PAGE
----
Although the restrictive passage 36 of the clip 26 is shown in the figures as having only two small members 38 restraining the strap 24, the functions of the invention are not affected by the particular design of this portion of the clip. In this manner, the restrictive passage 36 may include a continuous bar on top of the strap 24 as is present beneath the strap. The function of the restrictive passage 36, whatever the particular design thereof might be, in conjunction with the first 32 and second 34 ways is to restrain the strap 24 from movement once positioned, as noted above.
Further, the passage 36 and ways 32 and 24 constitute a means of adjusting the overall effective length of the strap 24. Thus, by overlapping increasing amounts of the strap 24 within the end 30 of the clip 26 the strap decreases in effective or useful length.
The clip 26 also includes a hinge member 40 constructed as an integral part of the clip. The hinge member 40 is connected by a hinge pin 41 to another hinge member 42 which is formed from a portion of a latch means. In the preferred embodiment, latch 44 serves a purpose more fully described hereinbelow.
At the end of the strap 24 which is most removed from the end 30 of the clip, a clamp means such as clamp 46 is attached by any suitable means such as overlapping the strap with a portion of the clamp 46 therebetween and securing the strap material. The strap material may be secured by any means, and is preferably bonded as by gluing.
The clamp 46 is designed to include an aperture of a sufficient size to receive therein the latch 44. Further, the latch 44 includes protruding catches 48 which are designed to abut an edge 49 of the clamp 46 when the latch is inserted into the aperture 47.
With the portions of the wrist support 10 as described above, adaptation of the support to the arm of a user is a fairly simple procedure. In this respect, the wrist support 10 is placed on the arm of the user in a manner resulting in the support structure 14 resting on the back of the hand and the support structure 16 resting on the forearm. The strap 24 is extended around the wrist. The edge 49 of the clamp 46 is placed in the depression formed by the intersection of the catches 48 and the latch 44. The latch 44 is then pivoted on the hinge member 40, causing the clamp 46 to rest on the clip 26 as shown in FIG. 3. The strap 24 at this point secures the wrist support 10 to the arm.
FIGS. 5,6 and 7 in addition to FIGS. 1 and 3 further illustrate the operation of the latch means and clamp means, cooperating to allow a rapid latching arrangement for attaching the support to the arm of the user without adversely affecting the adjustment of the support. The wrist support 10 is shown in a fully open or unlatched position in FIGS. 1 and 5. The clamp 46 and the latch 44 are completely separated. FIG. 6 shows the beginning of the closing or latching operation. Clamp 46 is brought toward latch 44 and over the end of the leading edge of latch 44 so that latch 44 begins to come through aperture 47 of clamp 46. FIG. 7 shows the latching operation as it progresses. After the beginning of the operation as described and shown in FIG. 6, both the latch 44 and clamp 46 are brought toward clip end 30. The edge 49 of the clamp 46 is placed in the depression formed by the intersection of catches 48 and latch 44. Finally the latch 44 is pivoted on hinge member 40, causing the clamp 46 to rest on clip 26 in a fully closed position as shown in FIG. 3. It will be noted that the over-center conformation of catches 48 causes the latching means to remain in a latched position due to the stress thereon exerted by strap 24. The latching means must be opened by affirmative action of the user.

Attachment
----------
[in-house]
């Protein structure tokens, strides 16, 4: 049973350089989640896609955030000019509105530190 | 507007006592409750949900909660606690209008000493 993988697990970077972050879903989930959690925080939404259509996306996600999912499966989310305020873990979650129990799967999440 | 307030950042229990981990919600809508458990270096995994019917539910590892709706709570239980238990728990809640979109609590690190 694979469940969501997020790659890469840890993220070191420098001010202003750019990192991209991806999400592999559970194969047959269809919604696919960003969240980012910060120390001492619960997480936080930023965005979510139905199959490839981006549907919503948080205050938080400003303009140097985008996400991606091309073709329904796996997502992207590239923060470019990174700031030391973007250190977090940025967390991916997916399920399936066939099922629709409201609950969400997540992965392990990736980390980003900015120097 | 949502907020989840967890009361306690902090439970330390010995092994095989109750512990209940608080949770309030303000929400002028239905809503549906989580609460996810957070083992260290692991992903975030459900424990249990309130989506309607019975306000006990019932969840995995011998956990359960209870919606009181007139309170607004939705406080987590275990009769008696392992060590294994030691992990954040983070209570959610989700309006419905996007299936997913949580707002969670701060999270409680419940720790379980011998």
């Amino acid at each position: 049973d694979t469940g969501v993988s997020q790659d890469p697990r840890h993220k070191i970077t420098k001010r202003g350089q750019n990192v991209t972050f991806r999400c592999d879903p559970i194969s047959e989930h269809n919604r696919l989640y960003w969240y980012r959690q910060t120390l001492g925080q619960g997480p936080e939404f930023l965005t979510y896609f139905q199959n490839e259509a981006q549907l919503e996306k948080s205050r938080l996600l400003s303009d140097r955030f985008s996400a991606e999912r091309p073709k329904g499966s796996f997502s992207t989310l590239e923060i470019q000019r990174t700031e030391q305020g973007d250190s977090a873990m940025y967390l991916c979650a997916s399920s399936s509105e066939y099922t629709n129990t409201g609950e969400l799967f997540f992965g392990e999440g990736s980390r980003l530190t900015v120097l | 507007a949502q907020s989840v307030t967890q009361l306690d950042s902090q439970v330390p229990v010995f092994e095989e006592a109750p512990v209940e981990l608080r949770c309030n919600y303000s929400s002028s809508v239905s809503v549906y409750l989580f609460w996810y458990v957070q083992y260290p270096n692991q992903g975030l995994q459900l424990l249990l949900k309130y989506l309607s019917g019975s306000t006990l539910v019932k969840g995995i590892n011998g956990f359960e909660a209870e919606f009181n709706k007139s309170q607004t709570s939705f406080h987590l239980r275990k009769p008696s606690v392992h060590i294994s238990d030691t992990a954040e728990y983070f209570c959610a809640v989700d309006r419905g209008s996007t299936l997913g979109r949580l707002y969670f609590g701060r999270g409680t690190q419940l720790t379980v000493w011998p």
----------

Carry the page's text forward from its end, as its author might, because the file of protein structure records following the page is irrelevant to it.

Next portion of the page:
Of course, the extent to which the strap 24 bears upon the wrist depends upon the arrangement of the strap at the end 30 of the clip 26. As noted above, the effective length of the strap 24 is adjustable by means of the restrictive passage 36 and the first 32 and second 34 ways of the clip 26. In this regard, the preferred length of the strap 24 is such that the support 10 is quite securely fastened to the arm without causing undue restriction of internal bodily functions.
Preferably, the bar 12 is designed to be of a length approximately three times the width of the strap 24. With the clip 26 and thus the strap centered on the bar 12, equal lengths of the bar extend to the back of the hand and the forearm. Once the support 10 is securely attached to the arm, the bar 12 acts as a lever when the user attempts to bend the hand backwards, whether consciously or inadvertently. The strap 24, and more particularly the edge of the strap at the wrist, functions as the fulcrum of the lever. In this manner, the length of the bar from this fulcrum to the end at the forearm is equal to twice the length from this fulcrum to the end at the back of the hand. These distances are a direct consequence of the bar 12 having a combined length of the three equal portions are described above.
The resultant effect of the arrangement of the bar 12 results in a resisting force being exerted when the hand is attempted to be bent backwards. This restricting force increases as the pressure due to bending of the hand increases. Thus, the support 10 tends to restrain any backwards movement of the hand of the user.
Further, since the support structure 14 is designed to conform relatively closely to the shape of the back of the hand, any twisting movement of the wrist tends to be resisted by the pressure of the support structure 14 firmly held in place. Again, the pressure of the support structure increases as the twisting of the hand increases.
Modifications, changes and improvements to the preferred forms of the invention herein disclosed, described and illustrated may occur to those skilled in the art who come to understand the principles and precepts thereof. Accordingly, the scope of the patent to be issued hereon should not be limited to the particular embodiments of the invention set forth herein, but rather should be limited only by the advance by which the invention has promoted the art.
FIG. 1 is a perspective view of the support of the invention positioned for use on the arm of a user.